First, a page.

This post is the fourth in a series titled “Three simple tools that may not have hit your radar.” As usual, I provide a high level review of three tools or applications that I have come across which I find useful and interesting. The tools and applications included in these posts are from companies that offer free versions of their wares. Some of them offer advanced features for a fee. I have confined the list to tools that I use, or have used in the past. So, here are the three.
Bump has been available in the Apple App Store since 2009 and is compatible with both IOS and Android devices. The application enables transfers of files such as contact information, images, videos and documents between mobile devices, by a simple bump.
Until now, the cool factor of Bump has outweighed the practical everyday use of the app. With the new ability to transfer files between a mobile device and a PC and vice versa, it now becomes a handy tool for sharing content. The primary requirement is that the two devices are logged into the same Wi-Fi network. To quote from the Bump Blog: “Bump is now your unlimited USB flash drive that is always with you!”
SlideTalk, a Swedish start-up, has recently launched an interesting tool that lets you create audio-enabled presentations, with minimal effort. Unlike Slideshare, which lets you add music or other audio files to enhance your presentations, SlideTalk uses a sophisticated text-to-speech application that converts your text to clear audio. Here are some sample slides that I put together to check out this tool.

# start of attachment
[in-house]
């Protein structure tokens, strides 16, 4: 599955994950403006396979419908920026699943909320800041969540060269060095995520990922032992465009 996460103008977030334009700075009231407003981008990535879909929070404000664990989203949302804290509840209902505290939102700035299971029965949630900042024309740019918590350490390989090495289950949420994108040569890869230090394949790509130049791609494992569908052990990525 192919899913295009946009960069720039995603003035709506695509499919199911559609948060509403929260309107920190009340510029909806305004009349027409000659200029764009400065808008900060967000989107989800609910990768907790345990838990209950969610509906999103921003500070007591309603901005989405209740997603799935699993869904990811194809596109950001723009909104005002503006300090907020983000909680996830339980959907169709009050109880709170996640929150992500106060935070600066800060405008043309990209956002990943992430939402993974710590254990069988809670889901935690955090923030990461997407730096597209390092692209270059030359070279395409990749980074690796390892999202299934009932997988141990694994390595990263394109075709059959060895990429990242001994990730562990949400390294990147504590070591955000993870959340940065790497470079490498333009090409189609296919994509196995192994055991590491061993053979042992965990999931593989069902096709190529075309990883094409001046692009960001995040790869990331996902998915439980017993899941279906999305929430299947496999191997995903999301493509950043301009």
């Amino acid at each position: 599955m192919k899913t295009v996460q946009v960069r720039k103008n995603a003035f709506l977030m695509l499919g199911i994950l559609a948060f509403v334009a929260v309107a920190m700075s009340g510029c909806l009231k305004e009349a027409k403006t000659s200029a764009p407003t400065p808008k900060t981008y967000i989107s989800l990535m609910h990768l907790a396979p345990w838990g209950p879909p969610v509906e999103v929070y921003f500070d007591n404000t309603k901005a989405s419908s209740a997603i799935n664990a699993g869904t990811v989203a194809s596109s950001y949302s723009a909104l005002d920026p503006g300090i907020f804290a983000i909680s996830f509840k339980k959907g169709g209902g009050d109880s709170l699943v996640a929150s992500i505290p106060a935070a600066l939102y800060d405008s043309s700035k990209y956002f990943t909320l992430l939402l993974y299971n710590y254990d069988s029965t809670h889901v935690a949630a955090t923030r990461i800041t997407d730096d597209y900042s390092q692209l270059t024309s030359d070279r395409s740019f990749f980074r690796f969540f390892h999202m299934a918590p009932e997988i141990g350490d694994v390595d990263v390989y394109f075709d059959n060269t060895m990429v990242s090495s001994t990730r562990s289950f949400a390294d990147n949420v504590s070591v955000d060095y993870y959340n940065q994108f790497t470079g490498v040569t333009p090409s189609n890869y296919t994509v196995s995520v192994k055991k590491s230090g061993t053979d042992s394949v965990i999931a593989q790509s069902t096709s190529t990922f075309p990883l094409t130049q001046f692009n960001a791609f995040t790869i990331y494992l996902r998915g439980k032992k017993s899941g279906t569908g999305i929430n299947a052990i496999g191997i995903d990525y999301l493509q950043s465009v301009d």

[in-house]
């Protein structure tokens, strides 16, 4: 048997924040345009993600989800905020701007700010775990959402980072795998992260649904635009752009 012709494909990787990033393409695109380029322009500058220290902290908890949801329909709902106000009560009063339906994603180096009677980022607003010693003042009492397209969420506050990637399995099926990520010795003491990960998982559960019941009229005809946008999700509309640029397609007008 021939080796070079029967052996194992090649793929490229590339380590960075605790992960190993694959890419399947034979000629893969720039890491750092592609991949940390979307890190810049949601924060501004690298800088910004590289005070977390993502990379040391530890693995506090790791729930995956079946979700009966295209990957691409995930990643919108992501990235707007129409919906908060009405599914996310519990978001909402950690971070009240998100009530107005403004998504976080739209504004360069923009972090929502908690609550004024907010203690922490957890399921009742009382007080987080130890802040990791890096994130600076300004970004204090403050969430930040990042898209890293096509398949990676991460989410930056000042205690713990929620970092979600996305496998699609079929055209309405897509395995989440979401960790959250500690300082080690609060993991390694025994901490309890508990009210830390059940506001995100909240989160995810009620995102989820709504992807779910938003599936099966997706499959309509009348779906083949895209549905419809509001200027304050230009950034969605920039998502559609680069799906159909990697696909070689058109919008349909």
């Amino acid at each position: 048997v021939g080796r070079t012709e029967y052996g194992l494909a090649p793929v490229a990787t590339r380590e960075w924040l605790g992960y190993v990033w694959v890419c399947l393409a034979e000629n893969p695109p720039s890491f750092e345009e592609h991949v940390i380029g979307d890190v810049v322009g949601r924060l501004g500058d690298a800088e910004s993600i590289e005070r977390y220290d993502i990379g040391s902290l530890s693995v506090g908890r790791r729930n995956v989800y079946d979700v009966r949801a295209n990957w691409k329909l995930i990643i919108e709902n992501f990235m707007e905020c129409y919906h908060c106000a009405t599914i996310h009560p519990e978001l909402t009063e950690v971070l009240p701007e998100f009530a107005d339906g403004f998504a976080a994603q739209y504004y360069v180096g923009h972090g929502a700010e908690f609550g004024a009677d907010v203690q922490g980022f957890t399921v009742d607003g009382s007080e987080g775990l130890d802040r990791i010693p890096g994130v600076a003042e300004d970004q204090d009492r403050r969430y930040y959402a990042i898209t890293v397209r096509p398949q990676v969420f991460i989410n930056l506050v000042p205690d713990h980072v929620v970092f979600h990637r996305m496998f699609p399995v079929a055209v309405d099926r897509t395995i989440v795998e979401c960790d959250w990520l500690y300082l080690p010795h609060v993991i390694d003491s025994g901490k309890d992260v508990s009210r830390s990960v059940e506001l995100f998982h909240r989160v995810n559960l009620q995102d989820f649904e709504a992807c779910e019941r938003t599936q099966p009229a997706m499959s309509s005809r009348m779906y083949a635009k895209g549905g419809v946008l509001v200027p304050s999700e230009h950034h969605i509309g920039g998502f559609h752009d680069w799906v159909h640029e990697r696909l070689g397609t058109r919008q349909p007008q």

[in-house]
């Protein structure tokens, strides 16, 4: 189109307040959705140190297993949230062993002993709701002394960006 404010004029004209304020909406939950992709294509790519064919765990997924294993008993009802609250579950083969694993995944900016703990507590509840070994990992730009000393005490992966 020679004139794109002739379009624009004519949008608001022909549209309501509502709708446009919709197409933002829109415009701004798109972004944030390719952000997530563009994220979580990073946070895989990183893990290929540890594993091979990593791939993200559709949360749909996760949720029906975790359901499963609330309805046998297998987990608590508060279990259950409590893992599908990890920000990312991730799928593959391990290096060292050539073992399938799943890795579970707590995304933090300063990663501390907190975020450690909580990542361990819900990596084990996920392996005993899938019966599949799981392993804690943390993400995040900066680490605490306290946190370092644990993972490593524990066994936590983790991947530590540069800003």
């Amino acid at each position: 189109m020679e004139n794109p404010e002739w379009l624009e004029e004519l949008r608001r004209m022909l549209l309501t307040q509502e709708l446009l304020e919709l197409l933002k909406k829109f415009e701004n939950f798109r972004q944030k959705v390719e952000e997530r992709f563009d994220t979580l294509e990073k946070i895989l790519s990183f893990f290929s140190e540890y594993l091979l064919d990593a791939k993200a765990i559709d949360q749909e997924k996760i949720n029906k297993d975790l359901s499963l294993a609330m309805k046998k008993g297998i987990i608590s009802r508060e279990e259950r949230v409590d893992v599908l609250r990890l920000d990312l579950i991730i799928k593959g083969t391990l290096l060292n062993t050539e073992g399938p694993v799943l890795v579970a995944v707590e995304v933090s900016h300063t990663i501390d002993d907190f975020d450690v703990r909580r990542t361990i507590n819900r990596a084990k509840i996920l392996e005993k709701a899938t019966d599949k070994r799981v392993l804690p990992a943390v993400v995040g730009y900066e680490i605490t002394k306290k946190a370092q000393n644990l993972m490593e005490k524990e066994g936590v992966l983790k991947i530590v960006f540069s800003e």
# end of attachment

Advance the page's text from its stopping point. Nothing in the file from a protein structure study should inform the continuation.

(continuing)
With simple commands, you are able to adjust pauses, timbre, intonations and speed of delivery of the audio, to make it sound as normal as possible. This product is currently in beta and the output of your presentation will be publicly visible on YouTube. After the completion of the beta period, the company is expected to offer a free, as well as a paid subscription to potential users of SlideTalk.
Echograph: If you are into creating short video clips and sharing it with your friends and social connections, this app will appeal to you. Along the same vein as Twitter’s recently launched Vine, Echograph allows you to animate portions of a short video – five seconds, or less – while freezing the rest of the frame. Here is a clip that I created using Echograph, that shows five seconds of the recent Senator-Ranger game which the Senators managed to squeak through.
For now, I believe this is more of a fun app than one that would have a lot of practical use. With Vimeo, the competitor of YouTube, purchasing Echograph, the app is expected to get a lot of attention than it otherwise would have received.
Let me know if you find these apps useful. If you are aware of simple apps that I should be writing about, do include them in your comments. If you like this post, please share using the options below.